Volume 37, Issue 6
December 1991, pages 457-544
pp 457-488 December 1991 Review
Geometrical theory of diffraction (GTD) is an alternative model of diffraction propounded first by Thomas Young in 1802. GTD has a long history of nearly 150 years over which many eminent people enriched this model which has now become an accepted tool in the calculation of diffraction patterns. In the conventional Helmholtz-Kirchhoff theory the diffracted field is obtained by computing the net effect of the waves emitted by all points within the area of the aperture. But GTD reduces this problem to one of computing the net effect of waves from a few points on the boundary of the aperture or obstacle, thus simplifying considerably the labour involved in computations. Also the theory can easily be modified to include polarization effects. This has been done specifically by Keller (1962) who exploited the Sommerfeld solution of diffraction of electromagnetic waves at a half plane, making the theory more versatile than the Kirchhoff scalar wave theory. Interestingly the geometry of difffracted rays is predictable from a generalized Fermat principle. According to this the total path chosen by light from the source to the point of observation via the diffracting boundary is an extremum. Historically it should be stated that many of the salient features of GTD were established by a school led by Raman which was active from 1919–1945. Later when Keller (1962) revived GTD independently, he and others who followed him rediscovered many of the results of the Raman school. We have stressed wherever necessary the contributions of the Indian School. We have also discussed certain geometries where GTD can be effectively used. We get some new and interesting results, which can be easily understood on GTD, but are difficult to interpret on the conventional theory of diffraction.
pp 489-496 December 1991 Research Articles
The isochoric temperature derivative of sound velocity, Beyer’s nonlinearity parameter, the isothermal volume derivatives of thermodynamic Grüneisen parameter and isochoric heat capacity and the repulsive exponent of intermolecular potential are shown to be related to the molecular constant representing the ratio of internal pressure to cohesive pressure of liquids. The calculated values are reasonably satisfactory and explain the experimental results on sound propagation data of liquids. The results have been used to develop further understanding of the significance of molecular constant, fractional free volume and repulsive exponent of intermolecular potential in describing various thermoacoustic and nonlinear properties and the anharmonic behaviour with regard to molecular order and intermolecular interactions in liquids.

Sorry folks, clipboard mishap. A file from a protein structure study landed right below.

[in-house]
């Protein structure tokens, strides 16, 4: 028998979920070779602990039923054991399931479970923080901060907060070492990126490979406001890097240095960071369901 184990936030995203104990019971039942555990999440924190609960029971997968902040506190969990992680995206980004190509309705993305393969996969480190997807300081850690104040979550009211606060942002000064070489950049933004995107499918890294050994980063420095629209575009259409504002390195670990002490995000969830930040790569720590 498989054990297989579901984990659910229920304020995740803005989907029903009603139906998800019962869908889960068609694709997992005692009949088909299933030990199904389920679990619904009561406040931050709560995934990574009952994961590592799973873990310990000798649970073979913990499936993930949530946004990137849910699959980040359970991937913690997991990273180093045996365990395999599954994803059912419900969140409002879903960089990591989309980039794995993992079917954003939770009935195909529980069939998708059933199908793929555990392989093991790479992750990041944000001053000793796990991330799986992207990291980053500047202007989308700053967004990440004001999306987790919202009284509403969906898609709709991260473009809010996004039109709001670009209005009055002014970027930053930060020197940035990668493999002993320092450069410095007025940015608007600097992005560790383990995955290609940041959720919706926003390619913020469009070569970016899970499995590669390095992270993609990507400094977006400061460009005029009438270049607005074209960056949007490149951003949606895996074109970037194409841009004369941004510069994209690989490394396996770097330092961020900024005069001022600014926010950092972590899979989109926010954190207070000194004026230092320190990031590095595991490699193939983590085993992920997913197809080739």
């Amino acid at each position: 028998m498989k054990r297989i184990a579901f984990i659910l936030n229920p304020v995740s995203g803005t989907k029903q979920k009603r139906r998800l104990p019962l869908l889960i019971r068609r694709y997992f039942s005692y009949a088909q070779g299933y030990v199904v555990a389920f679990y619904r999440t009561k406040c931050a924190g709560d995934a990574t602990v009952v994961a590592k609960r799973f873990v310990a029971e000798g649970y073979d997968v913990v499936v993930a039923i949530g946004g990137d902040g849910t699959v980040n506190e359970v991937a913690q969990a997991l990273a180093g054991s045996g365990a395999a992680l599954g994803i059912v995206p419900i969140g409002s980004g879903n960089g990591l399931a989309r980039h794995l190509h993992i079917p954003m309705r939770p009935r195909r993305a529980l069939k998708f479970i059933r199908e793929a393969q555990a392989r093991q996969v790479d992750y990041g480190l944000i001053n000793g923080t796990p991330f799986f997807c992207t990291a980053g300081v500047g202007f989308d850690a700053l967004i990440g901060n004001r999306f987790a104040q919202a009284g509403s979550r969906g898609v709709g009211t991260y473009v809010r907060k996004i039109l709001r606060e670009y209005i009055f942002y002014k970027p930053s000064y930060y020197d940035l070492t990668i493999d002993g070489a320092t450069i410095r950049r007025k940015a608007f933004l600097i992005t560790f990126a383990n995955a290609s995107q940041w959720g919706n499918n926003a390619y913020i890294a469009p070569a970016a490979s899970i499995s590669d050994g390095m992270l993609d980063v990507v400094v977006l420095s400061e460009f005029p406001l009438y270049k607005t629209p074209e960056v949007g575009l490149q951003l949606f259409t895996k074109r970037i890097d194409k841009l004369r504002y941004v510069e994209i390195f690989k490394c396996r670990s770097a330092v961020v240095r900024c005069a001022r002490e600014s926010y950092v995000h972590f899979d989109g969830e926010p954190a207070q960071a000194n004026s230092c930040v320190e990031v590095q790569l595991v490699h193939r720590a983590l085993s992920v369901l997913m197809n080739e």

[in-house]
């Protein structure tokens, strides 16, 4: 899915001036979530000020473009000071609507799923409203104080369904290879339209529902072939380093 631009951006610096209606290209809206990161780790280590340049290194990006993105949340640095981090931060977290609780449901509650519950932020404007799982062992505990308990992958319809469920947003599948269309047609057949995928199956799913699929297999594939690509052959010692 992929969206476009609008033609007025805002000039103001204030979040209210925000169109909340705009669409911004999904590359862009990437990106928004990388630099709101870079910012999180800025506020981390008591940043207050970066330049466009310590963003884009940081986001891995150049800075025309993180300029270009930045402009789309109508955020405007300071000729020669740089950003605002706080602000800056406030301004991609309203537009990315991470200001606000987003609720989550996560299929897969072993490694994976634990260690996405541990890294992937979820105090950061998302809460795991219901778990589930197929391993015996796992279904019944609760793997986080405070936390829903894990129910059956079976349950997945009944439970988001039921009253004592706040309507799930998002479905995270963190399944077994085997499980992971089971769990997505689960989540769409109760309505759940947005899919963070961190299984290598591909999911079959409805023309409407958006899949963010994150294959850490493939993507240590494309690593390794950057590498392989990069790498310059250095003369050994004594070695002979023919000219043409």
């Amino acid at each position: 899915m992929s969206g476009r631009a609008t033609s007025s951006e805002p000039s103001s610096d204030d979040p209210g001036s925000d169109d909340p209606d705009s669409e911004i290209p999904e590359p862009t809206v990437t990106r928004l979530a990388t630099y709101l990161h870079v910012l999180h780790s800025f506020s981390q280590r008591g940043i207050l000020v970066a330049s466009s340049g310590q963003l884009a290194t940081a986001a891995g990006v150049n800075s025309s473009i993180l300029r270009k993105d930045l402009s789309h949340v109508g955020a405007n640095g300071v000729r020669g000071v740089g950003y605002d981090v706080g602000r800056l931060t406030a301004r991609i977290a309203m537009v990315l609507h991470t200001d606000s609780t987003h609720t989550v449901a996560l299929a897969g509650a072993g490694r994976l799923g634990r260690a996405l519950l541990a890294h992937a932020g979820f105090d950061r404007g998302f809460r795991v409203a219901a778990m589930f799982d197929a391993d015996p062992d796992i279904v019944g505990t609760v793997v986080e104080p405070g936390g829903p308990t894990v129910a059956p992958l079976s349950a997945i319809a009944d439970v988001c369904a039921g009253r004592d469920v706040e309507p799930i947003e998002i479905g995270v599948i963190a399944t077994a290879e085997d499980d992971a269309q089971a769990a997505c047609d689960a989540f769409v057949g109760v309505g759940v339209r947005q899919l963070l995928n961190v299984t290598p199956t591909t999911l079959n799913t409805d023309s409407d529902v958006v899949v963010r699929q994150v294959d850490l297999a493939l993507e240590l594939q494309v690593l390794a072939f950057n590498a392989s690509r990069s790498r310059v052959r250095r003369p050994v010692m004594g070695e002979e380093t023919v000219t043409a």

pp 497-503 December 1991 Research Articles
The ultrasonic velocities of binary liquid mixtures of 1,1,2,2-tetrachloroethane with benzene, toluene,p-xylene, acetone and cyclohexane have been evaluated at 298.15 and 308.15 K using Schaaff’s collision factor theory (CFT), Jacobson’s free length theory (FLT), Nomoto’s relation and Van Dael ideal mixing relation. The ideal mixing relation gives the minimum deviation for all the systems except with acetone. The intermolecular free length has also been evaluated using ultrasonic and thermodynamic methods and the limitations of both the methods have been discussed. The deviations in ultrasonic velocity and intermolecular free length are discussed in terms of weak interaction between unlike molecules.
pp 505-511 December 1991 Research Articles
In the present paper, we report a theoretical calculation of temperature variation of the ultrasonic absorption coefficient of PbF2. The absorption can be explained by the TLS model, with parameters which simultaneously reproduce the specific heat, thermal expansion, bulk modulus and ionic conductivity. Our results agree well with recent experimental reports of ultrasonic attenuation in PbF2.
pp 513-524 December 1991 Research Articles
The Bloch enhancement factor α(kf) of the electric field gradient has been evaluated for the half-filledd-core Fe host metal and completely filledd-core Cu host metal in single orthogonalized plane wave (OPW) approximation. For this purpose the radially-dependent antishielding factors,γ(r) have been calculated in non-orthogonal Hartree-Fock perturbation theory (NHFPT). The results show that the contributions of antishielding to α(kf) from the plane wave-plane wave part and the core part of the OPW state are individually large but opposite in sign and thereby lead to partial cancellation. The net effect of antishielding on α(kf) is found to be − 5.6% in Fe and 14% in Cu.
pp 525-538 December 1991 Research Articles
A comparison has been made of irreversibility temperature determined by four different methods in few specimens of lead (type-I) and niobium (type-II). The merger ofMZFC(T) andMFC(T) curves giveTr(H) values lower than those evident from vanishing the hysteresis in isothermal DC magnetization. The identification of peak temperature inx″H(T) data withTr(H) is appropriate only if the contribution from changes in the normal state electrodynamics can be isolated and the peak is narrow. The appearance of differential paramagnetic effect inx′H(T) data is adequate to imply reversibility, however, its efficacy to precisely locate irreversibility line remains to be established.
pp 539-544 December 1991 Research Articles
A new technique has been developed to measure isotope shifts of high-lying atomic levels using multi-step photoionization. This technique has been demonstrated with the measurement of isotope shift between235U and238U isotopes in the energy level at 34372.992 cm−1. The value of isotope shift thus measured matches well with the value reported in literature.
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